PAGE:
Australian Defence Force in Afghanistan

David Watt, Foreign Affairs, Defence and Security Section

Australia in Afghanistan

Currently, Australia’s largest international military commitment comprises approximately 1550 ADF personnel deployed to Afghanistan as part of Operation Slipper. This is Australia’s contribution to the NATO-led International Security Assistance Force (ISAF). The main focus of ADF activities in Afghanistan is the mentoring and training of the Afghan National Army (ANA) and the provision of protection for military and civilian personnel involved in reconstruction activities.

During April 2010 Australia announced that it would increase its civilian personnel numbers in Afghanistan from 25 to approximately 50. An Australian civilian is the head of the Uruzgan Provincial Reconstruction Team (PRT) and there are personnel from AusAID, the Australian Federal Police (AFP) and the Department of Foreign Affairs and Trade in Uruzgan.

Background

Australia first committed military personnel to Afghanistan in October 2001 after the 11 September attacks on the World Trade Centre. Prime Minister John Howard invoked Article VI of the ANZUS Treaty in support of Australia’s involvement—the only time the Treaty has been invoked. The Australian Parliament supported the commitment on 17 September 2001.

Between 2006 and August 2010 Australia worked in partnership with the Netherlands in Uruzgan. Mutual agreement about the emphasis placed on mentoring and reconstruction activities and the high regard for the Dutch military made this a positive relationship. Therefore, the withdrawal by the Netherlands of its military forces during August 2010 (acting on an earlier decision) was not particularly welcomed by Australia, which stressed, on more than one occasion, its desire for the Dutch to continue in their role of senior partner in the province.

The Dutch withdrawal also led to concerns about who would take the lead role in Uruzgan, something Australia was unwilling to do. The announcement by the Minister for Defence in June 2010 that Australia would become part of a US-led multi-national command structure (Combined Team Uruzgan, CTU) provided some certainty about the future of our role in the province.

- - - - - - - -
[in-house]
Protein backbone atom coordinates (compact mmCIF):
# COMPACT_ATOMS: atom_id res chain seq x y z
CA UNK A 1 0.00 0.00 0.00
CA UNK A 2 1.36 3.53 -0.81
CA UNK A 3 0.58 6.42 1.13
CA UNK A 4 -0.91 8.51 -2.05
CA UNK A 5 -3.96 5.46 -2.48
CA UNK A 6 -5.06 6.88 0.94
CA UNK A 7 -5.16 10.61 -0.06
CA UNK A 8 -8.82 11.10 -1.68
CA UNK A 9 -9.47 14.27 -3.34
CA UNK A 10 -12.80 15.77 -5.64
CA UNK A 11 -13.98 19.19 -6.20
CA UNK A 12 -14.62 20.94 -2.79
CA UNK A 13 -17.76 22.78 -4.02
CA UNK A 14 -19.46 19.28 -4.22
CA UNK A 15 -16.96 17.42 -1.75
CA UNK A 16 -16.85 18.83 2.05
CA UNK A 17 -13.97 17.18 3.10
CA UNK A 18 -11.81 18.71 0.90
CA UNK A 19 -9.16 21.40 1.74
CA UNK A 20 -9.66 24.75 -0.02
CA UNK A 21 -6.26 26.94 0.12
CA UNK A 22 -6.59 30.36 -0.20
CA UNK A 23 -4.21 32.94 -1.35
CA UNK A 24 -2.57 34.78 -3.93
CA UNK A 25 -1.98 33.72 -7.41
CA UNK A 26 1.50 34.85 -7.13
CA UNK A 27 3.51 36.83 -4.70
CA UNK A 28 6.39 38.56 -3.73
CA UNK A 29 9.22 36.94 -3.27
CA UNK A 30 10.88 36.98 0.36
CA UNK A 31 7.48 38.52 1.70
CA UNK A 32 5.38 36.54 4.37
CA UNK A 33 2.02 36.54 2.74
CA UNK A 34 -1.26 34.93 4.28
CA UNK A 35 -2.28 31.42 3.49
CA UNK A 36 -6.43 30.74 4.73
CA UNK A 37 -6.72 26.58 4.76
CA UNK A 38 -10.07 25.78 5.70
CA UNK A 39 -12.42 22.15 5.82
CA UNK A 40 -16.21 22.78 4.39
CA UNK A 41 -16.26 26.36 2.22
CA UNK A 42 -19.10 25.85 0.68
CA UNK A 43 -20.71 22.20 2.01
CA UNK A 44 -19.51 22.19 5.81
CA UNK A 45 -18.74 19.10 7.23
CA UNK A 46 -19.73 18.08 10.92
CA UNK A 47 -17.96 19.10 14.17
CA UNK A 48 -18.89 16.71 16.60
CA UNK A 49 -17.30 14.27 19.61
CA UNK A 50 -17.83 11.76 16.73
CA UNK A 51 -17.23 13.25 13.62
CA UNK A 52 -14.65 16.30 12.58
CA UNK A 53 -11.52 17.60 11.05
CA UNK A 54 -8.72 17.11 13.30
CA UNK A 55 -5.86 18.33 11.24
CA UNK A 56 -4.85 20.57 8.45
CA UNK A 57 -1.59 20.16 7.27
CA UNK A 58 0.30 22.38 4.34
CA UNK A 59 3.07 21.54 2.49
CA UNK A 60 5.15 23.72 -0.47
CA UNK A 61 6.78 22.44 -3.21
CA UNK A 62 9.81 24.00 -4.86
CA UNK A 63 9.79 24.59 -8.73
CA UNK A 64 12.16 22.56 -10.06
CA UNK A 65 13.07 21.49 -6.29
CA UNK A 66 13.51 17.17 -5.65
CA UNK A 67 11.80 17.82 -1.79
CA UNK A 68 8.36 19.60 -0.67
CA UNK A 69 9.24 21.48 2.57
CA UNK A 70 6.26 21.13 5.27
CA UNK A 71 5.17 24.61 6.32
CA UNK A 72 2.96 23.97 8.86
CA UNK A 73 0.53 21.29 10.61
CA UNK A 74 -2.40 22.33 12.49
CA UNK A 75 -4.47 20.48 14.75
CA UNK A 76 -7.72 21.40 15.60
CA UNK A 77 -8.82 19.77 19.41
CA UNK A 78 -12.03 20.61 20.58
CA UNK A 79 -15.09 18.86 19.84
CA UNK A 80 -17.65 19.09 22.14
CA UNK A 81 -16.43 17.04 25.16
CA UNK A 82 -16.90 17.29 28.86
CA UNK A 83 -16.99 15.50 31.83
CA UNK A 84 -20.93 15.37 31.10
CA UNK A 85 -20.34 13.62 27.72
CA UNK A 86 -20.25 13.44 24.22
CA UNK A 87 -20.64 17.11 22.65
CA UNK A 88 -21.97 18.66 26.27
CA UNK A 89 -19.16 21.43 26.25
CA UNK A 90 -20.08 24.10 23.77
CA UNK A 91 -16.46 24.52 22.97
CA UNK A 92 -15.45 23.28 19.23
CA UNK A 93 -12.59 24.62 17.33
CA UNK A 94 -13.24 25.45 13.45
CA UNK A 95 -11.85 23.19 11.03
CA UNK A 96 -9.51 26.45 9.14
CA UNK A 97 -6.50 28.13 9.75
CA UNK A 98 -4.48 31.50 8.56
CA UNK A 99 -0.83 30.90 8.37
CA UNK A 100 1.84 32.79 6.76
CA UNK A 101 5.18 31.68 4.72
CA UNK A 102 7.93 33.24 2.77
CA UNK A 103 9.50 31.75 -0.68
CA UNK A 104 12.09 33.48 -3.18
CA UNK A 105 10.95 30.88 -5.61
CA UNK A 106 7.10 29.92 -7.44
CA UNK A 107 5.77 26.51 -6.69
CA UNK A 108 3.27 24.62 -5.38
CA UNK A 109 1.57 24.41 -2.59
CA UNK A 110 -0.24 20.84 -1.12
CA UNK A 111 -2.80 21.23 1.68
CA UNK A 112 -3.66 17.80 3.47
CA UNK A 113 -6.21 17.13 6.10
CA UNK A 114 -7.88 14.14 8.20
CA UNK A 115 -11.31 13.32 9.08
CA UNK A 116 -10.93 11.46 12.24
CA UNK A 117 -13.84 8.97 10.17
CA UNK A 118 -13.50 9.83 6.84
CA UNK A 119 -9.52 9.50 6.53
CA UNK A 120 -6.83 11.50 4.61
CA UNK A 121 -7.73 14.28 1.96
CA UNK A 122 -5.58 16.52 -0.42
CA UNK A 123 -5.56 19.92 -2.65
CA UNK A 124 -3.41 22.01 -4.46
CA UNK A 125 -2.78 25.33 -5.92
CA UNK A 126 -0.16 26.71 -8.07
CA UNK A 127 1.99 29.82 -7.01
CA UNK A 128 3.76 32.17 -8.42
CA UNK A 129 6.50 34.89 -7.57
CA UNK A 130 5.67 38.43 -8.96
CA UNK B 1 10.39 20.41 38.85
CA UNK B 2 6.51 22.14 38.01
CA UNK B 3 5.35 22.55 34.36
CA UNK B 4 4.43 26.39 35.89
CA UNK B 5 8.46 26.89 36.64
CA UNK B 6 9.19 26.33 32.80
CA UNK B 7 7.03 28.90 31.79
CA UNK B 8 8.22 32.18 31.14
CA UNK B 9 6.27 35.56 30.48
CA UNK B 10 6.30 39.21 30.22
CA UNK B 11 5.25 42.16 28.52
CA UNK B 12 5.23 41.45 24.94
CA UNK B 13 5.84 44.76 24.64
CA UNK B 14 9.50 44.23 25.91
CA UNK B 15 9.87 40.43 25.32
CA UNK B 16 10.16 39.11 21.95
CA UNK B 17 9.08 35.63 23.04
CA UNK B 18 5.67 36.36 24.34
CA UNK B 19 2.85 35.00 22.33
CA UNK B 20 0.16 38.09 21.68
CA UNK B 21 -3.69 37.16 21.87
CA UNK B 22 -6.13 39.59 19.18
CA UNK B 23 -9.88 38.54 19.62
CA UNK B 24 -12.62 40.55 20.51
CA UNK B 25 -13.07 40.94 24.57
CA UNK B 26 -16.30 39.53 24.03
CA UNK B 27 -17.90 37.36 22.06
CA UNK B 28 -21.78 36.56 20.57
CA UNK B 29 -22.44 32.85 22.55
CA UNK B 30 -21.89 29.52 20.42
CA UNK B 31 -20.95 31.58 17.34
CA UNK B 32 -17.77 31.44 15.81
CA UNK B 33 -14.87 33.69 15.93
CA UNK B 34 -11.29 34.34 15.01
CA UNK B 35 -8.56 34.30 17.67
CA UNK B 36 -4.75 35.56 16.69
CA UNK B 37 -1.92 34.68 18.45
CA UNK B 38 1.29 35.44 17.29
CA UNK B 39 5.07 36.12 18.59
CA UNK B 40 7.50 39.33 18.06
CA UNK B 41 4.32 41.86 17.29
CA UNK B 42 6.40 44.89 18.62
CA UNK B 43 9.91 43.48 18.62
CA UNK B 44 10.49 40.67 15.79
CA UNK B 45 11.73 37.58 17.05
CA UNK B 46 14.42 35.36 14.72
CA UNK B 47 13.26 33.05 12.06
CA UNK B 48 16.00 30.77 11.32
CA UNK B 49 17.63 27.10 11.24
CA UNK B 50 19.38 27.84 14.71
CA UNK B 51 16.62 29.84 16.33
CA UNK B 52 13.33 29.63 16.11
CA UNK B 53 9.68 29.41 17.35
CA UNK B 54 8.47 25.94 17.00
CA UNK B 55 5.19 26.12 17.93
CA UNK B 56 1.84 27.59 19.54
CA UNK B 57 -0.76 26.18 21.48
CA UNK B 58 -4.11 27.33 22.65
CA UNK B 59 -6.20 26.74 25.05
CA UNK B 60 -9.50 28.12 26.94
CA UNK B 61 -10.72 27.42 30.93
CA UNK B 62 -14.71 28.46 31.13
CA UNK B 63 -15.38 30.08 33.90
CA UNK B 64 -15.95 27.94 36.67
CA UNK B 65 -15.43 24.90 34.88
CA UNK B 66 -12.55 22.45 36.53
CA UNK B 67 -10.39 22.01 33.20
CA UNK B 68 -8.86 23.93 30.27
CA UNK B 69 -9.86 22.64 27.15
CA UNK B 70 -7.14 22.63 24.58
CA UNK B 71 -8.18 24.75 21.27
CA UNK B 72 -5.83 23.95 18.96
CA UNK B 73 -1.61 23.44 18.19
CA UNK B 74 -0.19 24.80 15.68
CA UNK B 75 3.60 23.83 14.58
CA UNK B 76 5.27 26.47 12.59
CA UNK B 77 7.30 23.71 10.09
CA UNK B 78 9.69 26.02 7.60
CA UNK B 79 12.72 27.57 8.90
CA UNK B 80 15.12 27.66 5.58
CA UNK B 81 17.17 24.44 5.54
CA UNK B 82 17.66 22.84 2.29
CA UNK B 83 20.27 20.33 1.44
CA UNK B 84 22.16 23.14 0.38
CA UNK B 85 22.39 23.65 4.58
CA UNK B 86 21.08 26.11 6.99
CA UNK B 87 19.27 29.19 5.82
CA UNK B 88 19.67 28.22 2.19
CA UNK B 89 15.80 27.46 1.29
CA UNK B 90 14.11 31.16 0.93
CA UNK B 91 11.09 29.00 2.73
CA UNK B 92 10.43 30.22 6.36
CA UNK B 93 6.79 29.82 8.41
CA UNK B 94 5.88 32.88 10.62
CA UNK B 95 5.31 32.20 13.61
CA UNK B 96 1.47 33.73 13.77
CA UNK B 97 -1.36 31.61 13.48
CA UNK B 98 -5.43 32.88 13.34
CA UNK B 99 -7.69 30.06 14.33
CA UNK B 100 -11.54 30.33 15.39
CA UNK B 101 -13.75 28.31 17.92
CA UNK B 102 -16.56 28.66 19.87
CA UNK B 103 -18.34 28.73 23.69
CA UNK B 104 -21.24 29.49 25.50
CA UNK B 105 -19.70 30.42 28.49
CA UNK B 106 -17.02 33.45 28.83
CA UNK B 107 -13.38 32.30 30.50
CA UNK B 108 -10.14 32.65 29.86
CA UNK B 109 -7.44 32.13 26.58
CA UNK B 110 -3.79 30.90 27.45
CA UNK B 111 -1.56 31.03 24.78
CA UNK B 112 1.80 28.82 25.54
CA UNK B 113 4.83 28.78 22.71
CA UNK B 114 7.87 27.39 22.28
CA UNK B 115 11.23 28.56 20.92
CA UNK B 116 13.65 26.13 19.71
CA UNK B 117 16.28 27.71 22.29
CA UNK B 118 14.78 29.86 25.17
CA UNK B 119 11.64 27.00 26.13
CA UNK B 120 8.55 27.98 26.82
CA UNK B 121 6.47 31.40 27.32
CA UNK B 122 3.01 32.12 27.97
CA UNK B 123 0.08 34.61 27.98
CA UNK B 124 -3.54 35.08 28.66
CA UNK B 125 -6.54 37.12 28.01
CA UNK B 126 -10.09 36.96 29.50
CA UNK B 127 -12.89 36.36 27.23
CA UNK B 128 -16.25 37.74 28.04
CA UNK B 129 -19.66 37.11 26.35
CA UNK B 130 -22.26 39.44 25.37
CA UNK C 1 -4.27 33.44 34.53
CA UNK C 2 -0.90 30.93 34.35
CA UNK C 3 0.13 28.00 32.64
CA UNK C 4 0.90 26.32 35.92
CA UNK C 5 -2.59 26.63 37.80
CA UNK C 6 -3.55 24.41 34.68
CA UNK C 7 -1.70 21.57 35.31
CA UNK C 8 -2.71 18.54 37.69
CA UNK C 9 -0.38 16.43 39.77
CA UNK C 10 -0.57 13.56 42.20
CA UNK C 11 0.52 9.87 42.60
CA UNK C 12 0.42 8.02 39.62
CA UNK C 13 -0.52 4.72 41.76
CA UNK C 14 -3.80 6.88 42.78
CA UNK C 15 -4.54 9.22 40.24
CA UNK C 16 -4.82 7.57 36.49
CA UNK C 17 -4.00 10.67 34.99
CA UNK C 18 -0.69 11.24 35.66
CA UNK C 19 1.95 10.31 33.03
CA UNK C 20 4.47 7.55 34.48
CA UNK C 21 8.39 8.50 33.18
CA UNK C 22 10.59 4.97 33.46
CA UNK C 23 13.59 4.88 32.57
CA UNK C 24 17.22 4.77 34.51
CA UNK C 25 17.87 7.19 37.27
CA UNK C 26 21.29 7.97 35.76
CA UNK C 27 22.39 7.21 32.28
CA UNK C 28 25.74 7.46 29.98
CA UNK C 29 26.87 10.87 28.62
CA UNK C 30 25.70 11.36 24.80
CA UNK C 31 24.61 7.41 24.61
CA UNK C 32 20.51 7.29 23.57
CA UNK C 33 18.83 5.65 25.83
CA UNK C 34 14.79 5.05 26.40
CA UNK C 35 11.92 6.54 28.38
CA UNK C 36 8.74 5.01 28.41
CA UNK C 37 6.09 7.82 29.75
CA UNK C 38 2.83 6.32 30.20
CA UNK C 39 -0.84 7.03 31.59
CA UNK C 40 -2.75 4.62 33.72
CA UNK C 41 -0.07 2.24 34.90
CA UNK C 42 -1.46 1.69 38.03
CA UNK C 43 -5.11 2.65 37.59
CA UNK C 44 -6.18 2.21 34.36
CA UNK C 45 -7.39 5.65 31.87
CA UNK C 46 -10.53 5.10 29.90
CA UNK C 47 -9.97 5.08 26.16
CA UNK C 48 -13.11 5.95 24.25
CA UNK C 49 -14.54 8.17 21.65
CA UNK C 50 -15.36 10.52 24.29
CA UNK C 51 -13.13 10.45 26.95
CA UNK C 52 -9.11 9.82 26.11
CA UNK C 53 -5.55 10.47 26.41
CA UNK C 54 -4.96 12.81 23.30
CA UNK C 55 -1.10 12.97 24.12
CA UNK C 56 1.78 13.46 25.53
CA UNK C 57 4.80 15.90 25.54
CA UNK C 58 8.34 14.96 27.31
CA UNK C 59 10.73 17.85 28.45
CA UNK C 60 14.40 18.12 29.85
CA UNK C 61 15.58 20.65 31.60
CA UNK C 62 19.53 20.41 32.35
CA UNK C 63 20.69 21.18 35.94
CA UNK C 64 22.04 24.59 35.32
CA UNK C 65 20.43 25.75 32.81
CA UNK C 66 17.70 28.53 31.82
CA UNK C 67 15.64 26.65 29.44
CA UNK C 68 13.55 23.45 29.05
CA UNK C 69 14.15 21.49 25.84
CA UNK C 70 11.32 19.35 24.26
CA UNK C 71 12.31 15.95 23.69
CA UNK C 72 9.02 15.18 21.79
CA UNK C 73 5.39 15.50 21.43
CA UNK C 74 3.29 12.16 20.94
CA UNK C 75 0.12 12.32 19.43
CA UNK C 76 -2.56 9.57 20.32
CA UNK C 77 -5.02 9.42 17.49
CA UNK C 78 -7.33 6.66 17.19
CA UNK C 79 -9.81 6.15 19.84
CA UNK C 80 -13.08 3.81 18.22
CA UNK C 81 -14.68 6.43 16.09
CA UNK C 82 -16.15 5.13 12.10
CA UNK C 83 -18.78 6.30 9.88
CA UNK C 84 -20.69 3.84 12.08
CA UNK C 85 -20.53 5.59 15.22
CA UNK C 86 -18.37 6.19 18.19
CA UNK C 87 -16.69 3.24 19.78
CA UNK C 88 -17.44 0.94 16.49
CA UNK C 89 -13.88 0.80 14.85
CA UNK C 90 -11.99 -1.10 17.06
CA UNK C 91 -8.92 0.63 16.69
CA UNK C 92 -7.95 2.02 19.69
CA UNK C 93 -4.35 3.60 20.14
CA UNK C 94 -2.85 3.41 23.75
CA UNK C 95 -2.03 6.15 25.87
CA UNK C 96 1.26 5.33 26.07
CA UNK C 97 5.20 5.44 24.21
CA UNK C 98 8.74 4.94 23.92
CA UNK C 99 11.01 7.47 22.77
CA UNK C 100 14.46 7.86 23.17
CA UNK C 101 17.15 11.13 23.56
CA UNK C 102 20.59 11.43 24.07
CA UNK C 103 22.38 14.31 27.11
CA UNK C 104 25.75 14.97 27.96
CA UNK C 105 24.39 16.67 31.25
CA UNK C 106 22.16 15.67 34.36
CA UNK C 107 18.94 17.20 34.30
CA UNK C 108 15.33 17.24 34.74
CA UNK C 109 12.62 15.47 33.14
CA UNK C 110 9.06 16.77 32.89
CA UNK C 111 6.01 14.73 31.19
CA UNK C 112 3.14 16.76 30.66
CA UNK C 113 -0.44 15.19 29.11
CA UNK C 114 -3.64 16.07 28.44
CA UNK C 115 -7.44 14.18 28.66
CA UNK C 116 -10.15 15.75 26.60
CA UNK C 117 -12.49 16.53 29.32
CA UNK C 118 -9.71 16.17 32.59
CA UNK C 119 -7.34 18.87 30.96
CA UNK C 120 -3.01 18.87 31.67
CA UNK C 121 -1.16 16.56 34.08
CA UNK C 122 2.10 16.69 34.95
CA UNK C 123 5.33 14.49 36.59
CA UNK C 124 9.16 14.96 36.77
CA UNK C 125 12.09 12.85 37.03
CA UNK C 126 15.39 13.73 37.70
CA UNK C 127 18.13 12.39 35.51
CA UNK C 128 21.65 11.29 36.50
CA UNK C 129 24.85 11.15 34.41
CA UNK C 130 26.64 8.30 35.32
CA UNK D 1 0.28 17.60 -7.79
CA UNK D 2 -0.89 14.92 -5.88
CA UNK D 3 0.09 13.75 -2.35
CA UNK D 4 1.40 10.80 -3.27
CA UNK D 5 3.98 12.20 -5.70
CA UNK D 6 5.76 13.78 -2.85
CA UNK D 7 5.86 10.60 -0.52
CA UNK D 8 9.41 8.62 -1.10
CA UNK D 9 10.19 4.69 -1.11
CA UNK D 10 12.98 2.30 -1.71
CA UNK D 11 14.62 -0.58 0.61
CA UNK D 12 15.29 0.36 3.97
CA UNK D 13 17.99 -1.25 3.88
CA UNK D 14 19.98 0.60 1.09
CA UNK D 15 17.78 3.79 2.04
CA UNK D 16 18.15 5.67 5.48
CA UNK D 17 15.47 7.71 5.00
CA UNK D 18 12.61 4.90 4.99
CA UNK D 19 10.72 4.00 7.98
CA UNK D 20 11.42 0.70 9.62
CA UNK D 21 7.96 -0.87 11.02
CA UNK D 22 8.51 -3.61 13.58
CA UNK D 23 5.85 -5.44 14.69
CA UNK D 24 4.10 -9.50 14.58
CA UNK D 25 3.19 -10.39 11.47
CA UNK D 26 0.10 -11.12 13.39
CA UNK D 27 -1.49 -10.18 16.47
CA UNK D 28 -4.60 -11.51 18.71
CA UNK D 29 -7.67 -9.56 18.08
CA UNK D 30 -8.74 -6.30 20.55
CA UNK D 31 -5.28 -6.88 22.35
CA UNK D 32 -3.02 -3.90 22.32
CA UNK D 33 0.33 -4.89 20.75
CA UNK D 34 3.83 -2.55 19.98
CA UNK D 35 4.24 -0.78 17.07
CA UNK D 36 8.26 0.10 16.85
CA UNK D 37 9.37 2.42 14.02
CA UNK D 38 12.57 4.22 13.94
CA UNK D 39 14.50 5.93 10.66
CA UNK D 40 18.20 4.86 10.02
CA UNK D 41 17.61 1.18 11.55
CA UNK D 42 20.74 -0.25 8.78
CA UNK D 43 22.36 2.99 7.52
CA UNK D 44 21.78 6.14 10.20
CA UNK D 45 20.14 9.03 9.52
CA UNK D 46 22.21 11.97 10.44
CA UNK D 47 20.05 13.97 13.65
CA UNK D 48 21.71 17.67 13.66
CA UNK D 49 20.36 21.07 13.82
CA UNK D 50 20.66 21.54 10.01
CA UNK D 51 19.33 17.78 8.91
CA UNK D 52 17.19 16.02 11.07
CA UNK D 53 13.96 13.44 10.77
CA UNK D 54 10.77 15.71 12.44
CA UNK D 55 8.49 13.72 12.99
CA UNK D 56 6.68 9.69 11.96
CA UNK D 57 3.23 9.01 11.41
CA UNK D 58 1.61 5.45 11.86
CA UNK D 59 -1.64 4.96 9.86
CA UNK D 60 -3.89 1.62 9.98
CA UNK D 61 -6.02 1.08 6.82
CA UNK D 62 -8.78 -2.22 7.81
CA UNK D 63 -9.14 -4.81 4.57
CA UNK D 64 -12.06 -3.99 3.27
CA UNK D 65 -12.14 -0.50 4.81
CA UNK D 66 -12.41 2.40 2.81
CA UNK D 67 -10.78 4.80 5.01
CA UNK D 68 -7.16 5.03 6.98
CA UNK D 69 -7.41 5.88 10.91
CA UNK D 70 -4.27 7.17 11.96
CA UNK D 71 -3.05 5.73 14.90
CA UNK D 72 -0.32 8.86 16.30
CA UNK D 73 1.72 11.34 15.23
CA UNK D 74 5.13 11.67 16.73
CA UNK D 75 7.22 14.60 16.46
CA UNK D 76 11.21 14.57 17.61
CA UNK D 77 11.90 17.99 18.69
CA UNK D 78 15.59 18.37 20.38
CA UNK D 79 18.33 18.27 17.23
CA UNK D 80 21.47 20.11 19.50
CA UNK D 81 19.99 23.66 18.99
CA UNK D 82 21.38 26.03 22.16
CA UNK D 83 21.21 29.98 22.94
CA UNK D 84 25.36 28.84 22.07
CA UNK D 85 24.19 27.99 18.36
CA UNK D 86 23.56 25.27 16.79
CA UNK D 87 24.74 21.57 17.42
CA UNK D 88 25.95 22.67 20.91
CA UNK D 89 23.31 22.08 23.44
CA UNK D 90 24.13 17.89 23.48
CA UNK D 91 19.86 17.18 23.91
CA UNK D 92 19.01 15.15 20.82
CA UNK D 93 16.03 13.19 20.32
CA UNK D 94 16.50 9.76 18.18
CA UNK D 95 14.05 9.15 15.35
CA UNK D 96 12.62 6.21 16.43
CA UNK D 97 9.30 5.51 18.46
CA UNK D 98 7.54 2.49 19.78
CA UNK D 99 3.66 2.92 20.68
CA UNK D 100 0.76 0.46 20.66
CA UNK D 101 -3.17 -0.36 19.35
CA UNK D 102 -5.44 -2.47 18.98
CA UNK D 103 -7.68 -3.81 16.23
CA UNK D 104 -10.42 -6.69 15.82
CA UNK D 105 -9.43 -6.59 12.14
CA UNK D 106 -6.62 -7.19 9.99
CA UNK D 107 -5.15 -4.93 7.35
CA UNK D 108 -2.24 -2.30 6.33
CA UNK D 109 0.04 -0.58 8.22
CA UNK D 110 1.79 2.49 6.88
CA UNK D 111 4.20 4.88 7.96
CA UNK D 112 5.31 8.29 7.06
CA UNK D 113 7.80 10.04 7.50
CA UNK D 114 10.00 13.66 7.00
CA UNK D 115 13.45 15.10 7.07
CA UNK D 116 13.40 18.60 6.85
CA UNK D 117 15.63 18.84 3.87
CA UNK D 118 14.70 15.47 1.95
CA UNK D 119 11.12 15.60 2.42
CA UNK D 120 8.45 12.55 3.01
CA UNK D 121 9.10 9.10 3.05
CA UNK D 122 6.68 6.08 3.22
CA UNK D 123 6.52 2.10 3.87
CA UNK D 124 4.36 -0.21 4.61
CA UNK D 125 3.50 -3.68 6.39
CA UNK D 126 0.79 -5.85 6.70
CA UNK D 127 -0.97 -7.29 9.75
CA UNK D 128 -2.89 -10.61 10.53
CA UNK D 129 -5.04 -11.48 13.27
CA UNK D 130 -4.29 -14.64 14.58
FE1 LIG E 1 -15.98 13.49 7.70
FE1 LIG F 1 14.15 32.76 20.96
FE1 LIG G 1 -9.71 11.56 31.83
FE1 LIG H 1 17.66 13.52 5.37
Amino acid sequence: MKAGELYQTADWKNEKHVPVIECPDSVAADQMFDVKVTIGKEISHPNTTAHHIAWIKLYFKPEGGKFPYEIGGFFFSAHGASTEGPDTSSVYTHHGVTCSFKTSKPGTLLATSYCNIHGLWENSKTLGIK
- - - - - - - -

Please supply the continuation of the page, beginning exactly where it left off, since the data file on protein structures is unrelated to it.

The CTU continues to operate as part of the ISAF. While the number of Australian military personnel remains steady at approximately 1550 personnel and Australia continues to mentor and train the ANA 4th Brigade under these arrangements, Australia’s troops now have an increased role in the protection of civilian personnel. In addition to this, the April 2010 dispatch of a further six AFP officers to Uruzgan to assist with the training of the Afghan National Police brought the total number of Australian police officers to 28.

Why we are in Afghanistan

Australia has always justified involvement in Afghanistan by stressing that our own national security is greatly enhanced by denying al-Qaeda and other jihadist groups a haven, and that this is best done by helping to build a more secure and democratic Afghanistan. As the Minister for Defence said in his June 2010 statement to Parliament:

Our fundamental objective in Afghanistan is to combat a clear threat from international terrorism to both international security and our own national security. Australia cannot afford, and Australians cannot afford, to let Afghanistan again become a safe haven and training ground for terrorist organisations ....

Where to from here?